The objective of this study is to assess the relationship between lead levels and cognitive abilities in children, and to evaluate if this relationship differs with gender or according to diverse cognitive areas.



The present work is a cross-sectional, descriptive and correlational study. One hundred thirty-four children of both sexes, aged 6 years to 8 years and 6 months, from 3 public schools of El Callao (María Reiche, Divina Pastora and Gálvez Barnechea) were studied. The first and the second schools pertain to Puerto Nuevo, a zone with high lead exposure due to the presence of deposits of this element in the vicinity; and the last one is located in La Punta, a zone of minor exposure to the mineral (some 5 miles from the lead deposits).

The cognitive evaluation was accomplished by means of the Graphic Test of Reasoning (GTR) and the Kohs Block Design Test (KBDT). The GTR19 is an adaptation of the California test of mental maturity, designed for children 6 to 14 years of age and has 6 subscales: similarities, similarities and differences, analogies, inferences, numerical relationships and numerical problems. The test classifies the children's intelligence in the following 7 categories (for the benefit of the statistical analysis represented by values in parentheses): 'far below' (-3), 'inferior' (-2), 'inferior average' (-1), 'average' (0), 'superior average' (1), 'superior' (2) and 'very superior' (3).

The KBDT20 allows the following classification, according to the scores in parentheses: 'idiocy' (< 25), 'imbecility' (between 25 and < 50), 'moron' (between 50 and < 75), 'borderline' (between 75 and 85), 'inferior average' (between > 85 and < 90), 'average' (between 90 and < 110), 'normal brilliant' or 'superior average' (between 110 and < 120), 'superior' (between 120 and < 130) and 'very superior' (from 130 and higher).

The KBDT has been used to study visual-spatial abilities21 and is a good predictor of the lecture ability in children.22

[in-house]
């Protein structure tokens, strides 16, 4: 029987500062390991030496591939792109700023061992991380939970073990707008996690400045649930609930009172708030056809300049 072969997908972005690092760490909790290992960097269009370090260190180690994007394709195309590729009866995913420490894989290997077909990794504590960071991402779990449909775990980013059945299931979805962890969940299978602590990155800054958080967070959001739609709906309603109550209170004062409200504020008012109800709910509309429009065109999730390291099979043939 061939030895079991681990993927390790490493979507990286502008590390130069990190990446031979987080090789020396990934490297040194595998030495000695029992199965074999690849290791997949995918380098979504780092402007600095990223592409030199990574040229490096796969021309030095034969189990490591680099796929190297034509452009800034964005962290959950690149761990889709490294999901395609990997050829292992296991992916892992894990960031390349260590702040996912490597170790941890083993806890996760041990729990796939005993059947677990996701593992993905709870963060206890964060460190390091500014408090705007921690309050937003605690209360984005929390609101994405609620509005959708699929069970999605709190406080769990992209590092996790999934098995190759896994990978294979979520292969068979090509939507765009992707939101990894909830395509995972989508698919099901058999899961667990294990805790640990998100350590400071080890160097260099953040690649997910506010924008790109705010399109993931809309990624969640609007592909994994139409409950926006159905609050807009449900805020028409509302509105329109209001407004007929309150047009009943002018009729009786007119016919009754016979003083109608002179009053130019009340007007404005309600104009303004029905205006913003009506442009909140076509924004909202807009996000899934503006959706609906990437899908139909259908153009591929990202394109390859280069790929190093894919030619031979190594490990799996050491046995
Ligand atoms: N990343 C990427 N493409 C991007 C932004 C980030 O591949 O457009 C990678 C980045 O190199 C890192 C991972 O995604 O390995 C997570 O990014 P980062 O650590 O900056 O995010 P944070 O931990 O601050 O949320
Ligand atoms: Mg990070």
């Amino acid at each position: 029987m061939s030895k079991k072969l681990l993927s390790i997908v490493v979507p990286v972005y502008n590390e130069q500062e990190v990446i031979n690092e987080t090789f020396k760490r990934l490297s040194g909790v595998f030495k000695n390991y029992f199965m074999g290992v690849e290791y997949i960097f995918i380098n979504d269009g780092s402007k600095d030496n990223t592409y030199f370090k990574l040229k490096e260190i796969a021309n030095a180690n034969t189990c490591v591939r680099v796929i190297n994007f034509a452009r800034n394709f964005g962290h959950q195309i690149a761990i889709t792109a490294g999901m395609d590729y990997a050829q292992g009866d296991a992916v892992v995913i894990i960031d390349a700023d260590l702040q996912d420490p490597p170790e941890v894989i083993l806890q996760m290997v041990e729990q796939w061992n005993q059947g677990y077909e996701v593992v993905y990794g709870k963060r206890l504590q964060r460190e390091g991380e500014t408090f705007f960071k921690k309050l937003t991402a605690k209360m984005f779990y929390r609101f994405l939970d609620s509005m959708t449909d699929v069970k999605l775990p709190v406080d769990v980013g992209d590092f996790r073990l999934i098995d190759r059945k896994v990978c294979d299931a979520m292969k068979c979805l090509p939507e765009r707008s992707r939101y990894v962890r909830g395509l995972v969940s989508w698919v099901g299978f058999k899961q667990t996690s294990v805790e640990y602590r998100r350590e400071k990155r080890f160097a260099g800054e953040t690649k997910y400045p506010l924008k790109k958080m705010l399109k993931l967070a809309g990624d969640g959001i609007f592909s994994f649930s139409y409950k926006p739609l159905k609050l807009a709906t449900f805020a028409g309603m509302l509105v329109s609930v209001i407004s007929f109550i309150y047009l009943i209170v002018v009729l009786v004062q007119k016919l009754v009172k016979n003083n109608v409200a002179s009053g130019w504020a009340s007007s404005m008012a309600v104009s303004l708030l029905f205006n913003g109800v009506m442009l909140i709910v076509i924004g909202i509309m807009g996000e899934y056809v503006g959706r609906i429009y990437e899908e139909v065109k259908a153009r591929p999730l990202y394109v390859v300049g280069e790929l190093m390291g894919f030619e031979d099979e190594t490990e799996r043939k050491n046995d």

The reason to choose these cognitive testing instruments in a multiethnic country such as Peru is supported by the notion that graphic tests are less culturally biased than those which require 'literal' or 'verbal' capabilites associated to Western types of thinking models. In addition, both the GTR and the KBDT are standardized in this country, which is not the case for the Wechsler series.

The parents of the studied subjects gave their informed consent authorizing to take blood samples and to appliy the psychological tests to their children. Additionally, they registered general data and filled a checklist of the symptoms that their kids might have had as a result of lead exposure. Two psychologists (MY and RM), trained in the administration of the GTR and KBDT, applied these tests to the whole sample. The following laboratory measurements were performed using the blood samples: blood lead level (Pb) by voltammetry by anodic detachment with the Lead Care Equipment, haemoglobin, hematocrit, erythrocyte count, ferritin, hemogram, creatinine, blood ureic nitrogen (BUN) and proteins (albumin and globulins).

Cognitive tests and blood samples were obtained at schools between September and December 2002.

Spearman coefficients were used to assess correlations among values of lead, cognitive tests and anaemia markers. The association of the presence of lead levels > 10 ug/dl with dichotomic variables was studied using chi-square test and with continuous numeric variables using t-Student test. Linear and logistic regression analyses were performed to study the relation between cognitive scores and the main assessed factors (lead levels and anaemia markers).

This research was approved by the Ethics Committee of the Universidad Peruana Cayetano Heredia.